With the warm – well, actually hot! – weather at this time of year, our local bushland is fairly fizzing with the sound of cicadas.

We have several species locally, and I wrote a post a while ago attempting to identify each by their calls. The Redeye, Psaltoda moerens, the largest of them, is quite characteristic and reasonably well known. It is easily recognisable by its song, which builds to a crescendo of revving and yodeling buzzes.

But more common are the medium-sized cicadas of the Pauropsalta family; P. rubristrigata, and the smaller Black Squeaker, P. encaustica. En mass, they fill the bush with that persistent zizzing and fizzing that we hear. Heard up close, each species has quite distinct calls, with individuals giving quite a degree of variety, from steady buzzing to more rhythmical patterns such as “ch-ch-cher, ch-ch-cher”.

I realise it is unnecessary, given how ubiquitous they are now, but here is a recording of our local multi-species cicada chorus.

… and some images of a P. rubristrigata I came across the other morning. They are usually quite wary, so nice to get these close ups. Notice the red hind border of the abdominal segments.

black squeaker

black squeaker

black squeaker

The Maniacal Cacklers of Newstead

No, I’m not referring to some of our more jovial community members, I’m actually talking here about Litoria peronii, or Peron’s tree frog, colloquially known as the maniacal cackling frog, for reasons obvious to anyone who’s familiar with their call.

Heard on warm spring and summer nights, cacklers are distinctive and, well, yes, a bit maniacal. Although Geoff has written about them being in the area, in seventeen years of living in the bush at Strangways, I’ve never heard a single one. Not a cackle. Until this spring, when unexpectedly, I heard not one but several chortling away by our dam.

Frog movements are perplexing. Where have they come from? Chris Johnston has had them at Green Gully only in the last five years, and I don’t remember them at all when I used to live over that way. So where have they appeared from? Are they gradually dispersing westwards? Is this a regular fluctuation in response to climatic conditions, or a unique population drift?

If you’ve heard cacklers locally, I’d be curious to know. Maybe they’re far more common than I’d thought.

And to help you identify them, here is a recording of our new riotous residents on our Strangways dam. You can hear the cackler almost immediately, and a second one takes over calling after a few minutes. This was recorded during spring, and you can also hear pobblebonks (Limnodynastes dumerilii), brown tree frogs (Litoria ewingii) (“weep-eep-eep-eep”, one quietly and occasionally in the background) and a chorus of brown froglets (crinia parinsignifera) (“squelch”ing calls, one quite close at beginning).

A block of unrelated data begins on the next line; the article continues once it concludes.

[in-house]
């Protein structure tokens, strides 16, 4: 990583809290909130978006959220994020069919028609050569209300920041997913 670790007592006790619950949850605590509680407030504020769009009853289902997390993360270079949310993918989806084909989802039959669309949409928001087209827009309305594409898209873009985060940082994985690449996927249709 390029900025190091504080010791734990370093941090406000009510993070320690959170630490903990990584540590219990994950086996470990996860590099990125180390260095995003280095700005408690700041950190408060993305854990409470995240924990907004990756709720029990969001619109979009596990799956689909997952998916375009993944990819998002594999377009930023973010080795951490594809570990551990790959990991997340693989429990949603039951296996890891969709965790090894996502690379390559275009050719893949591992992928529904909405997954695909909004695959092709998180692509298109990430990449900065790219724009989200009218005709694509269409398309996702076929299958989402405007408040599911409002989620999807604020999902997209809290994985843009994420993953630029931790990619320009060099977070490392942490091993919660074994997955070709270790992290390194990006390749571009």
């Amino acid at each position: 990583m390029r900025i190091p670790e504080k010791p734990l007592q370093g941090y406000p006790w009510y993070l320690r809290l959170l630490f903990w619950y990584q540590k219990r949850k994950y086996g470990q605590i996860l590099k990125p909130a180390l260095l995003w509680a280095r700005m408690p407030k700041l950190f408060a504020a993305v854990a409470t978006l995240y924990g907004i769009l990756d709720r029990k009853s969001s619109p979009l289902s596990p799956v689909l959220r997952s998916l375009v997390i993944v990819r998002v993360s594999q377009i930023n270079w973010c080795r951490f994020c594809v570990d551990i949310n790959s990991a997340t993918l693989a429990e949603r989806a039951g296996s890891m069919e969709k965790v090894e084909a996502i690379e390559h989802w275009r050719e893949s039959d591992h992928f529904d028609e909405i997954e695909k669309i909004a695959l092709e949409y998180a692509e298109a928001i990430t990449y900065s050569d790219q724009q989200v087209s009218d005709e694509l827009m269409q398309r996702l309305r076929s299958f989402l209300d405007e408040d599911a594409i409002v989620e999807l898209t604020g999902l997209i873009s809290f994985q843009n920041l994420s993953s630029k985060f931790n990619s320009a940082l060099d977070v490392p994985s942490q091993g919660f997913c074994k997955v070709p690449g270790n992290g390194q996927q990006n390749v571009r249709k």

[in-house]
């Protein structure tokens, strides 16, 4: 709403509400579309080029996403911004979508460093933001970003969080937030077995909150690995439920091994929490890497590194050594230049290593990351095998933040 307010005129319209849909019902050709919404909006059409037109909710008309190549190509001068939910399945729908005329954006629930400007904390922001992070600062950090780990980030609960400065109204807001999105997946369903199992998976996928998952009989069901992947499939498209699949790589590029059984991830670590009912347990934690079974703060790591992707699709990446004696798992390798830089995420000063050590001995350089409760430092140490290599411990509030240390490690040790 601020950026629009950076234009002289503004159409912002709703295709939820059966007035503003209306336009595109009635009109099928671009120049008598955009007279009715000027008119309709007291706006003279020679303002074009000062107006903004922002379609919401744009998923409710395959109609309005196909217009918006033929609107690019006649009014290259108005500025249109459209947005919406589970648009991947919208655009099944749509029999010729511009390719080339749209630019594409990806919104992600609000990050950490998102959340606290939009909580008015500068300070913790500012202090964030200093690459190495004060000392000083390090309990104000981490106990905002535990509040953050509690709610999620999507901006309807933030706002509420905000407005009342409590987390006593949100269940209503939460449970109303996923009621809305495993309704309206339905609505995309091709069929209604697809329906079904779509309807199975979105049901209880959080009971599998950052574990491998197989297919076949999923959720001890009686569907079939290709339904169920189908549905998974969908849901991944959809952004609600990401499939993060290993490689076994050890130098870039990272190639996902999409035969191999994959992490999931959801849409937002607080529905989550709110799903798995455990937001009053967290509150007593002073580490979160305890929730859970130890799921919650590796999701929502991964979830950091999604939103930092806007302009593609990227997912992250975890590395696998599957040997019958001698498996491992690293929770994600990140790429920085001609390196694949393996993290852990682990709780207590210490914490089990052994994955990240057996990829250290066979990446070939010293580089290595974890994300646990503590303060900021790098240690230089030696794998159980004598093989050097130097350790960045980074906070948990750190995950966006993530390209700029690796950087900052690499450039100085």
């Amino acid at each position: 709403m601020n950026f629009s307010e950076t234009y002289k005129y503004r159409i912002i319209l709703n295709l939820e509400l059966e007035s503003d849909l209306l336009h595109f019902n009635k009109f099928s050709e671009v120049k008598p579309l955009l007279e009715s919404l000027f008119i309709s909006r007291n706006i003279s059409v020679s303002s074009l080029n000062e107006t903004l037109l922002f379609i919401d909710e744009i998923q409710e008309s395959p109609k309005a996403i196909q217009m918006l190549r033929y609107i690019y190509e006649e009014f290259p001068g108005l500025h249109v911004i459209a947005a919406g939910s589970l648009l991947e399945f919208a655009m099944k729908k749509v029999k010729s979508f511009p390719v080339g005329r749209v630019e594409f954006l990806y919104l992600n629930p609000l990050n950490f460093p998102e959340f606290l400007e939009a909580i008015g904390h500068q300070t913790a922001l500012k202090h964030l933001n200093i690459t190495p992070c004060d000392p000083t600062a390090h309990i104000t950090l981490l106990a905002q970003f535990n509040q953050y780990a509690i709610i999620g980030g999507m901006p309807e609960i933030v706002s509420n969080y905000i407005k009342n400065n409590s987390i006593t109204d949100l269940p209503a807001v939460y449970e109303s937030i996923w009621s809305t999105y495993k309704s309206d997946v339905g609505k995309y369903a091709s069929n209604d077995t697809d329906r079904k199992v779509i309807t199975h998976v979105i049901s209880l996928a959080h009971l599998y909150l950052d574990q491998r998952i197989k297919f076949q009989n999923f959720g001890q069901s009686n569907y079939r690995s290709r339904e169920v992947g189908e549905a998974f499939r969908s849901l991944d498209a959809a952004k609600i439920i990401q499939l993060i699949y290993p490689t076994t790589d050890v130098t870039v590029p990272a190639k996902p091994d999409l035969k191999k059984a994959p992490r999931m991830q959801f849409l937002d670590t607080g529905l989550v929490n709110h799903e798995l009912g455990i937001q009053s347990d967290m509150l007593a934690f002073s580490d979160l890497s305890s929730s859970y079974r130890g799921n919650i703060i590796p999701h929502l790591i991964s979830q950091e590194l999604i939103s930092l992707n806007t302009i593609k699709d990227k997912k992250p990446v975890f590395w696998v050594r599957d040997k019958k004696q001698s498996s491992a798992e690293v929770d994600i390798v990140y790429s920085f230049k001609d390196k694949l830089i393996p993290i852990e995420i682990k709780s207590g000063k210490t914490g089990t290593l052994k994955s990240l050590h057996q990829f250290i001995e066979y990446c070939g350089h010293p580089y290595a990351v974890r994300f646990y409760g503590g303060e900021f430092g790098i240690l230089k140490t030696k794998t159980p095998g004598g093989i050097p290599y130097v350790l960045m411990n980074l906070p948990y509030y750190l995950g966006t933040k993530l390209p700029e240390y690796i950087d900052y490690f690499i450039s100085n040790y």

I rushed to make this recording the first night I heard them, being enthusiastically attacked by mosquitoes in the process (remember them?!). I needn’t have bothered. Our cacklers are still calling now in January, when most other frog species have fallen silent.

It’s a plum job!

I’ve been battling for some decent images of Musk Lorikeets all summer – noisy flocks have been feeding in the Red Ironbark in the front yard, but always seemed to be high up against a bright sky. This morning the birds were feasting on a fruiting plum nest door – they were completely oblivious to my presence!


Musk Lorikeet, Wyndham Street Newstead, 5th January 2016













Natural Newstead is going on holidays for the next fortnight … see you later in January!

Pinkies breeding

With the Moolort wetlands full over spring a number of duck species have taken the opportunity to breed. There are now lots of families of Australian Black Ducks, Grey Teal, Wood Duck and Australian Shelducks to be seen in the district.

To cap things off nicely I came across a pair of Pink-eared Ducks Malacorhynchus membranaceus with their brood at Walker’s Swamp earlier in the week. Small numbers of this distinctive small duck, notable for its spatulate bill, have been spotted over the past few months. It can gather in huge congregations when conditions are ‘right’ – the numbers of less this year than back in 2010/11 there I cam across a few flocks of between fifty and one hundred birds.